For Beijing, the 2008 Olympics are simply a colossal and consummate marketing exercise, unparalleled in scale, spectacle, cost - and control
Arriving at Beijing airport gives a first taste of the breadth and scope of the 2008 Olympic Games. The terminal itself is huge and resembles a giant stingray adorned with imperial red pillars and the Olympic theme of “one world one dream”. The immigration officials were surprisingly welcoming - helped, I suspect, by the fact that before you leave the tender mercies of passport control you fill out an electronic rating system on the performance of the immigration officer who welcomed you to the country. Only in China, eh?
For Team GB, our greatest medal haul seemed to have come so far from our efforts on the water. Making our way to the rowing venue involved a one-and-a-quarter-hour drive out of town; all the roads were clear and one motorway was completely closed off and turned into a car park. I smiled inwardly, since often of a Monday morning the M25 looks unintentionally like a car park - here it is state-determined necessity.
The Games are a model of organisation and planning. There is a phenomenal sense of order, and watching our rowers win gold and silver the atmosphere was electric. The Chinese supporters tend to stamp their feet rather than clap, but we cheered - along with a smattering of Canadian and Australian supporters - as we watched our teams win a selection of bronze, silver and gold medals. It is nice to feel that you have done your bit for GB, even if it is to sit in the stands and shout.
The Chinese have invested nearly £30bn in a massive advertisement for China and nothing will be allowed to get in the way of that objective.
Returning to Beijing, the city is both massive and busy. The Bird's Nest Stadium would rival the Roman Coliseum for impact value and there are hundreds of “special helpers” dressed in blue outfits who are willing to direct you to any of the venues. Unfortunately, many don't really know their way around - I suspect they are from out of town. A guidebook and taxi driver are helpful, although many roads are closed and hotels and streets have been renamed, making the Beijing equivalent of “the knowledge” out of date - much to the taxi drivers' frustration.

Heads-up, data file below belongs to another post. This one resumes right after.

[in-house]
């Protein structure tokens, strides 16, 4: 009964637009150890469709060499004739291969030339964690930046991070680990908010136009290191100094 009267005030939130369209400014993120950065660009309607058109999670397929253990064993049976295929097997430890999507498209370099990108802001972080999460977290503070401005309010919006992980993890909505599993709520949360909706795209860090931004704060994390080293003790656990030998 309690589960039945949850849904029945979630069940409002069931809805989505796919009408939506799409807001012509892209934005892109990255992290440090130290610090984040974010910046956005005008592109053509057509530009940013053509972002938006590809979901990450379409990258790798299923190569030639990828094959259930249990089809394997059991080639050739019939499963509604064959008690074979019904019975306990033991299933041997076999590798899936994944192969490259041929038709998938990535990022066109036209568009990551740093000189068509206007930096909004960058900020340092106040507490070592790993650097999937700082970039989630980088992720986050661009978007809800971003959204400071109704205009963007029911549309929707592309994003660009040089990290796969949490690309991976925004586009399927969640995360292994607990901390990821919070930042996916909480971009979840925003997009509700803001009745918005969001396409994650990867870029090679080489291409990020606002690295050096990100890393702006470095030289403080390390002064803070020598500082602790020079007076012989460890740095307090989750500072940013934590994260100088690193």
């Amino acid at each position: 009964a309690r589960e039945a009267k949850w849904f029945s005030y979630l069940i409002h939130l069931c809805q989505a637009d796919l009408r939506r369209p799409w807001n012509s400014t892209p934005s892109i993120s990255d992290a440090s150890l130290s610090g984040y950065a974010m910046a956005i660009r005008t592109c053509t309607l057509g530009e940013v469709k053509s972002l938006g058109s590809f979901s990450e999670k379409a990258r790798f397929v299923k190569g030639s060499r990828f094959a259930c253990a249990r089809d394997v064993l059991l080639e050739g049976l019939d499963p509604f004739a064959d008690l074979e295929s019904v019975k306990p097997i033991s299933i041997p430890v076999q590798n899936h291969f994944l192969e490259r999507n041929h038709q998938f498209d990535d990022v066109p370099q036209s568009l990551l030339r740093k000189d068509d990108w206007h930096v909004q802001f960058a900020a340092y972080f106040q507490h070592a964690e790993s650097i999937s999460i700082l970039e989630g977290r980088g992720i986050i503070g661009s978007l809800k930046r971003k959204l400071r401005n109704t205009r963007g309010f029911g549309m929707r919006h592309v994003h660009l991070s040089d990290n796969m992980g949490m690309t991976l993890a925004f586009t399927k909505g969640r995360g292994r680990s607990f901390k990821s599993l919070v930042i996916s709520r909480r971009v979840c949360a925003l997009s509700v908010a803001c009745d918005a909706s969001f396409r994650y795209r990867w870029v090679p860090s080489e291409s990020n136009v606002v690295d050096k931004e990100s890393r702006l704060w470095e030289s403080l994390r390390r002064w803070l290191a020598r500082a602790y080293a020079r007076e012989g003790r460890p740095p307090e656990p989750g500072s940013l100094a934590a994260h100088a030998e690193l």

Ticket scalping outside the major venues is rife. To my surprise, most of those selling black-market tickets seem to be Liverpudlians - with a sprinkle of Chinese entrepreneurs - and I kept thinking we were outside Wembley. The going rate to see US swimmer Michael Phelps win his eighth gold medal was around £400 a ticket, roughly 10 times the face value. I understand there has been a fair amount of criticism about empty seats.
The construction industry in and around Beijing is dormant, with sites frozen and all activity mothballed for the four weeks of the Games (including the Paralympics). The Chinese have invested nearly £30bn in a massive advertisement for China and nothing will be allowed to get in the way of that objective.
You cannot but be impressed by the size, scope, design and organisation of these Games. It is foolish to make comparisons with the Thames Gateway or Stratford.
You cannot but be impressed by the size, scope, design and organisation of these Games. It is foolish to make comparisons with the Thames Gateway or Stratford. The Chinese have invested in a series of unique and striking national stadiums and, as one of the most powerful nations on the planet, they were bound to create something spectacular.
Notably, few of the 250,000 foreigners present for the Games are visible around the city itself. The venues and athletes' village are well away from the public gaze, and entry requires specific security clearance. With over 21,000 journalists in town, the keyword is “control”. Sophisticated searches are carried out before entry to any event arena, and there is a large - although polite - police presence all over Beijing.
Prices are inflated and hotels not cheap, but that is a feature of any big event - as anybody who has visited MIPIM would testify. The locals are friendly, and there is a sense of pride about what has been achieved. The streets are full of banners and posters and the theme “one world one dream” is all over town. This is China's chance to shine on the world stage, whatever the price tag - and it is working.
Richard Steer is senior partner at Gleeds